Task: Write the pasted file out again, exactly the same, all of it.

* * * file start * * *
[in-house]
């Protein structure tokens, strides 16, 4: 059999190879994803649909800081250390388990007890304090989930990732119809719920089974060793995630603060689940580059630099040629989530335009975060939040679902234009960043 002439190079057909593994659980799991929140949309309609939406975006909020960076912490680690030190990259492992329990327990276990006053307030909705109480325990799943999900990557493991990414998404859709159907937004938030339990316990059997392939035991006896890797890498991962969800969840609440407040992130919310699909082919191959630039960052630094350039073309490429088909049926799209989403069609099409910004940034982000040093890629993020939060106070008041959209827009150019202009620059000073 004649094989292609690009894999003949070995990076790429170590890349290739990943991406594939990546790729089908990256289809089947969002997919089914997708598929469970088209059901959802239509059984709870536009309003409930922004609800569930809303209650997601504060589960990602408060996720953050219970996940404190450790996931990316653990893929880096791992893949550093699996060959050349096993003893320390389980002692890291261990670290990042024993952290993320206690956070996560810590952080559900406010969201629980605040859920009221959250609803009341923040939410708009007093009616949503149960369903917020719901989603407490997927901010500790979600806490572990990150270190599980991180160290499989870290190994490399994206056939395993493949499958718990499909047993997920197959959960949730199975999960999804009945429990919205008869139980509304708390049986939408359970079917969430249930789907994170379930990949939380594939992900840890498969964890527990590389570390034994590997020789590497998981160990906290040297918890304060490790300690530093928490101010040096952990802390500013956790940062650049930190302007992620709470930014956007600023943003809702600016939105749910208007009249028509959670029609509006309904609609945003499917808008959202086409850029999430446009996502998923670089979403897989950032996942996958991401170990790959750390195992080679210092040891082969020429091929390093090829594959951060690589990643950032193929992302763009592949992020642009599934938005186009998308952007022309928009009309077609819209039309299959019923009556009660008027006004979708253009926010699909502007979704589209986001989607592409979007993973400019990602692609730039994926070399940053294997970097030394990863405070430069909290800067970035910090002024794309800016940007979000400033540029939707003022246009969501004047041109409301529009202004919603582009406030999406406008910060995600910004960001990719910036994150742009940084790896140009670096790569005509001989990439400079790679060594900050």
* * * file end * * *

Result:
[in-house]
């Protein structure tokens, strides 16, 4: 059999190879994803649909800081250390388990007890304090989930990732119809719920089974060793995630603060689940580059630099040629989530335009975060939040679902234009960043 002439190079057909593994659980799991929140949309309609939406975006909020960076912490680690030190990259492992329990327990276990006053307030909705109480325990799943999900990557493991990414998404859709159907937004938030339990316990059997392939035991006896890797890498991962969800969840609440407040992130919310699909082919191959630039960052630094350039073309490429088909049926799209989403069609099409910004940034982000040093890629993020939060106070008041959209827009150019202009620059000073 004649094989292609690009894999003949070995990076790429170590890349290739990943991406594939990546790729089908990256289809089947969002997919089914997708598929469970088209059901959802239509059984709870536009309003409930922004609800569930809303209650997601504060589960990602408060996720953050219970996940404190450790996931990316653990893929880096791992893949550093699996060959050349096993003893320390389980002692890291261990670290990042024993952290993320206690956070996560810590952080559900406010969201629980605040859920009221959250609803009341923040939410708009007093009616949503149960369903917020719901989603407490997927901010500790979600806490572990990150270190599980991180160290499989870290190994490399994206056939395993493949499958718990499909047993997920197959959960949730199975999960999804009945429990919205008869139980509304708390049986939408359970079917969430249930789907994170379930990949939380594939992900840890498969964890527990590389570390034994590997020789590497998981160990906290040297918890304060490790300690530093928490101010040096952990802390500013956790940062650049930190302007992620709470930014956007600023943003809702600016939105749910208007009249028509959670029609509006309904609609945003499917808008959202086409850029999430446009996502998923670089979403897989950032996942996958991401170990790959750390195992080679210092040891082969020429091929390093090829594959951060690589990643950032193929992302763009592949992020642009599934938005186009998308952007022309928009009309077609819209039309299959019923009556009660008027006004979708253009926010699909502007979704589209986001989607592409979007993973400019990602692609730039994926070399940053294997970097030394990863405070430069909290800067970035910090002024794309800016940007979000400033540029939707003022246009969501004047041109409301529009202004919603582009406030999406406008910060995600910004960001990719910036994150742009940084790896140009670096790569005509001989990439400079790679060594900050």